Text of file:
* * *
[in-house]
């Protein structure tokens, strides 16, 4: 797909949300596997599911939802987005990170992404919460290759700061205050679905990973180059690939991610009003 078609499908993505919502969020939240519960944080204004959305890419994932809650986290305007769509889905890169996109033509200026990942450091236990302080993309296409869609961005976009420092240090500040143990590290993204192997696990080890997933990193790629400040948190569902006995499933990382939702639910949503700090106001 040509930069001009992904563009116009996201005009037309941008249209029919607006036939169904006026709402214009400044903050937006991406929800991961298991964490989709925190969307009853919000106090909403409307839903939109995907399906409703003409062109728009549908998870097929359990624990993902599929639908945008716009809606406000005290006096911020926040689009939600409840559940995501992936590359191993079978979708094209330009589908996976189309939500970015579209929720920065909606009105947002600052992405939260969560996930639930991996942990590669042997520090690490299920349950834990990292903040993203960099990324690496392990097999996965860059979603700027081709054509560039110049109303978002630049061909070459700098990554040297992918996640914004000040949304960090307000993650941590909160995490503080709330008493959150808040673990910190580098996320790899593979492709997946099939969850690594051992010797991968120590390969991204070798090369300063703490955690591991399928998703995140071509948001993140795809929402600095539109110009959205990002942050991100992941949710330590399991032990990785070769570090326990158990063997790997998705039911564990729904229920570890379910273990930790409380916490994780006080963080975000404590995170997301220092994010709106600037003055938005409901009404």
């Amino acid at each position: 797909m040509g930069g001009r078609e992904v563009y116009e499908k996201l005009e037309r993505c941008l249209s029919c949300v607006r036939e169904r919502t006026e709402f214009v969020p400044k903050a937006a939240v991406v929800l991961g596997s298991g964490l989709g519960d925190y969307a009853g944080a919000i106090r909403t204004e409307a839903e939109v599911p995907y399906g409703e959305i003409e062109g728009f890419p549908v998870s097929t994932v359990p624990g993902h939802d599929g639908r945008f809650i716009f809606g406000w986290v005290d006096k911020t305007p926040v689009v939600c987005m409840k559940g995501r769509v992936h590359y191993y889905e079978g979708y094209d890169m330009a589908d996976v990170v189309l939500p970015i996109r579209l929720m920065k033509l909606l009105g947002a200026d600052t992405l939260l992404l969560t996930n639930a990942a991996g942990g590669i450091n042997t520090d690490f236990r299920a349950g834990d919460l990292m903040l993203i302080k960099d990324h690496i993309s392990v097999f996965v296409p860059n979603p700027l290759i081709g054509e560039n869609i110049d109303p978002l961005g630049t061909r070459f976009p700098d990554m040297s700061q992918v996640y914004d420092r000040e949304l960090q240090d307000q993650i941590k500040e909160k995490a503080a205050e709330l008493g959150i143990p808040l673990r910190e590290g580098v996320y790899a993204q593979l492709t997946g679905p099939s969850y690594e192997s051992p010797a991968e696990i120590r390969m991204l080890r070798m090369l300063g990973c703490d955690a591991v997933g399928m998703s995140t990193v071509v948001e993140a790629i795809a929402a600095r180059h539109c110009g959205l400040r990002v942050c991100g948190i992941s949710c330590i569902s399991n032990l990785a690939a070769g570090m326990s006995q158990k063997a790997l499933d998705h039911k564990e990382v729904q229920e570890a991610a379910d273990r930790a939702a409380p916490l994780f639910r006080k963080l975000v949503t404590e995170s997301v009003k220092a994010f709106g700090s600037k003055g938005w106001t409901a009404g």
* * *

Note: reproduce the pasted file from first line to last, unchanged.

[in-house]
């Protein structure tokens, strides 16, 4: 797909949300596997599911939802987005990170992404919460290759700061205050679905990973180059690939991610009003 078609499908993505919502969020939240519960944080204004959305890419994932809650986290305007769509889905890169996109033509200026990942450091236990302080993309296409869609961005976009420092240090500040143990590290993204192997696990080890997933990193790629400040948190569902006995499933990382939702639910949503700090106001 040509930069001009992904563009116009996201005009037309941008249209029919607006036939169904006026709402214009400044903050937006991406929800991961298991964490989709925190969307009853919000106090909403409307839903939109995907399906409703003409062109728009549908998870097929359990624990993902599929639908945008716009809606406000005290006096911020926040689009939600409840559940995501992936590359191993079978979708094209330009589908996976189309939500970015579209929720920065909606009105947002600052992405939260969560996930639930991996942990590669042997520090690490299920349950834990990292903040993203960099990324690496392990097999996965860059979603700027081709054509560039110049109303978002630049061909070459700098990554040297992918996640914004000040949304960090307000993650941590909160995490503080709330008493959150808040673990910190580098996320790899593979492709997946099939969850690594051992010797991968120590390969991204070798090369300063703490955690591991399928998703995140071509948001993140795809929402600095539109110009959205990002942050991100992941949710330590399991032990990785070769570090326990158990063997790997998705039911564990729904229920570890379910273990930790409380916490994780006080963080975000404590995170997301220092994010709106600037003055938005409901009404």
């Amino acid at each position: 797909m040509g930069g001009r078609e992904v563009y116009e499908k996201l005009e037309r993505c941008l249209s029919c949300v607006r036939e169904r919502t006026e709402f214009v969020p400044k903050a937006a939240v991406v929800l991961g596997s298991g964490l989709g519960d925190y969307a009853g944080a919000i106090r909403t204004e409307a839903e939109v599911p995907y399906g409703e959305i003409e062109g728009f890419p549908v998870s097929t994932v359990p624990g993902h939802d599929g639908r945008f809650i716009f809606g406000w986290v005290d006096k911020t305007p926040v689009v939600c987005m409840k559940g995501r769509v992936h590359y191993y889905e079978g979708y094209d890169m330009a589908d996976v990170v189309l939500p970015i996109r579209l929720m920065k033509l909606l009105g947002a200026d600052t992405l939260l992404l969560t996930n639930a990942a991996g942990g590669i450091n042997t520090d690490f236990r299920a349950g834990d919460l990292m903040l993203i302080k960099d990324h690496i993309s392990v097999f996965v296409p860059n979603p700027l290759i081709g054509e560039n869609i110049d109303p978002l961005g630049t061909r070459f976009p700098d990554m040297s700061q992918v996640y914004d420092r000040e949304l960090q240090d307000q993650i941590k500040e909160k995490a503080a205050e709330l008493g959150i143990p808040l673990r910190e590290g580098v996320y790899a993204q593979l492709t997946g679905p099939s969850y690594e192997s051992p010797a991968e696990i120590r390969m991204l080890r070798m090369l300063g990973c703490d955690a591991v997933g399928m998703s995140t990193v071509v948001e993140a790629i795809a929402a600095r180059h539109c110009g959205l400040r990002v942050c991100g948190i992941s949710c330590i569902s399991n032990l990785a690939a070769g570090m326990s006995q158990k063997a790997l499933d998705h039911k564990e990382v729904q229920e570890a991610a379910d273990r930790a939702a409380p916490l994780f639910r006080k963080l975000v949503t404590e995170s997301v009003k220092a994010f709106g700090s600037k003055g938005w106001t409901a009404g």